We bet you’re quietly growing tired of the SoLoMo acronym (which stands for Social-Local-Mobile in case you’re new to the Interwebz) by now. We know we are.
Be that as it may, there may still be room for services that aggregate your social and mobile sharing activities, tie them all together within a single, ‘location-aware’ platform, and help people discover new experiences nearby.
That’s exactly what TenFarms has set out to do. Its tagline: “Post, discover and curate moments around the world”.
The idea behind its namesake service is to merge social, local and mobile activities by leveraging existing mobile apps for capturing and auto-sharing experiences, tying together a user’s location with different multimedia objects (photos, videos, audio and whatnot) in a single place.
Shared ‘moments’, as TenFarms refers to items that wind up in said place, can be favorited, commented on, spread further and pinned (= saved).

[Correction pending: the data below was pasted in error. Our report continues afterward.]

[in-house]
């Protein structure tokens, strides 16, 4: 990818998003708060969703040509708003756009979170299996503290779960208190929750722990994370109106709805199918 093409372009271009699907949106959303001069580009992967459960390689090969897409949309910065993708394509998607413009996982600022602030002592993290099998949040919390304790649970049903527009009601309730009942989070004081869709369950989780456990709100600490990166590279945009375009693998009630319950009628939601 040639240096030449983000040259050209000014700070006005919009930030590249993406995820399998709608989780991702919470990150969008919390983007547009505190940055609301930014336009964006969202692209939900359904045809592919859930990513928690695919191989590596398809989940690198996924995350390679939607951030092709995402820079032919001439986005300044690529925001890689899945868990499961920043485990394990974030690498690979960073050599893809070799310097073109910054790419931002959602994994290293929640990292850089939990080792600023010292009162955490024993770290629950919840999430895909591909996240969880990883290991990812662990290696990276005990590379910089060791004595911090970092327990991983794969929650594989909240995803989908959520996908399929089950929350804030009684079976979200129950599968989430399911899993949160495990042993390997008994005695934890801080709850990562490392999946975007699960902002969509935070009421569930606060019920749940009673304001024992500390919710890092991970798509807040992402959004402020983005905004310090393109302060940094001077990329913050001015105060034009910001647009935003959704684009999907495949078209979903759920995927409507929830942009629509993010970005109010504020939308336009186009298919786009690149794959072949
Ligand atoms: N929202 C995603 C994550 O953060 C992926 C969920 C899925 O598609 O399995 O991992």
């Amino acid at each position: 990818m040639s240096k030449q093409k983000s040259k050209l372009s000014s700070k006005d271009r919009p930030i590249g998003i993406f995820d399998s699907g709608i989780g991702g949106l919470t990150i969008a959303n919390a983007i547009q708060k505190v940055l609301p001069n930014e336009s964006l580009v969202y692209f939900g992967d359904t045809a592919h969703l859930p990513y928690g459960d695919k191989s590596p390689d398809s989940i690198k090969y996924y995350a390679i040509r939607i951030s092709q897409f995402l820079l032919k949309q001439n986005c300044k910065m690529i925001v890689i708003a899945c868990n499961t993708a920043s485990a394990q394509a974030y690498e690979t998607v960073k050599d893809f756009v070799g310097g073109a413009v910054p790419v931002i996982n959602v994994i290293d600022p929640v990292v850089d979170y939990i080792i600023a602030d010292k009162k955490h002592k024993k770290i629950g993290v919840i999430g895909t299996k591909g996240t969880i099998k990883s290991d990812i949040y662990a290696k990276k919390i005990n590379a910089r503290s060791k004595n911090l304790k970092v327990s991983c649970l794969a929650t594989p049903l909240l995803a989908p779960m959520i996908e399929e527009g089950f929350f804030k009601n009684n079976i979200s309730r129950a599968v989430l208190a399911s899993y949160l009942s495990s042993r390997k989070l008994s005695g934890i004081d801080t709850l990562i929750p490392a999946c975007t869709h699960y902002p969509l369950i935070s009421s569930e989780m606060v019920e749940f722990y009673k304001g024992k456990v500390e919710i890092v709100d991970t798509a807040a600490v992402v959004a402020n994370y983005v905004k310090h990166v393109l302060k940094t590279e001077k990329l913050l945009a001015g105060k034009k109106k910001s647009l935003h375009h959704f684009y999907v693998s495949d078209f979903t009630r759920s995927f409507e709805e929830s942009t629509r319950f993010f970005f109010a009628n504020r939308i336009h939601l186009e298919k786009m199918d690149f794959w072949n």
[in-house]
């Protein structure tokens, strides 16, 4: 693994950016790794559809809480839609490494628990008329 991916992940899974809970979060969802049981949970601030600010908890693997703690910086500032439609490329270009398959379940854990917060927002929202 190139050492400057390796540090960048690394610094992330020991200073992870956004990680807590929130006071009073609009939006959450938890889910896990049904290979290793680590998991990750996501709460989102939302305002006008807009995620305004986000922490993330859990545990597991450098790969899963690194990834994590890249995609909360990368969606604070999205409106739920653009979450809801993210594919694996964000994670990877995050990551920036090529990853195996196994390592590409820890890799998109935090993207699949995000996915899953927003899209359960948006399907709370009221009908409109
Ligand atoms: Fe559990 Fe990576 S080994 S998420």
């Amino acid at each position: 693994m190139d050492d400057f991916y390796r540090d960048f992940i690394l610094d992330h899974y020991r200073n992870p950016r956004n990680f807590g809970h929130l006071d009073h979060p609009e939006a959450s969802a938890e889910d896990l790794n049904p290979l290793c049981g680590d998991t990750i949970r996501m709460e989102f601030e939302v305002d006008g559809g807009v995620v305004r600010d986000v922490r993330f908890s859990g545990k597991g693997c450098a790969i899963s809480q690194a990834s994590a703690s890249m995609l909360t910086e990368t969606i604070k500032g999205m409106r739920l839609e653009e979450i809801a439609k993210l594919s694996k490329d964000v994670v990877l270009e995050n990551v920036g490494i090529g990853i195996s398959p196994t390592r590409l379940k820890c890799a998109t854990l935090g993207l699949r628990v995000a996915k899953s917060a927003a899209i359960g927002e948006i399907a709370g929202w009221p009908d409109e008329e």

Some of the incoming streams TenFarms can tap: Instagram, Picplz, Foursquare, Facebook, Twitter, GetGlue, SoundCloud and many more.
TenFarms’ objective is to take the data that exists in these various “silos” and aggregate them in a place where people can engage with it.
From the company’s official pitch:
TenFarms makes it dead simple for people to “plant” virtual objects in a location through existing applications that they already use everyday, allowing others to pick them up and engage later on.
TenFarms also allows users to create and post moments (images with a description, location, and optionally applied with a filter) via TenFarms and plant them anywhere in the world. This makes the platform also functional to people that are not using the supported mobile apps.
We realize this sounds rather vague, but think of TenFarms as a real-time map that displays who is nearby and lets you skim through
pictures, videos, events, check-ins and conversations happening in the area. That is, if TenFarms manages to gain traction in a world where people can choose between a plethora of social sharing and networking services.
The company, which is based in Los Angeles, California, is going to start letting a limited number of users into the beta of its Web app starting today, and says it will be adding native mobile applications to the product line in the “near future”.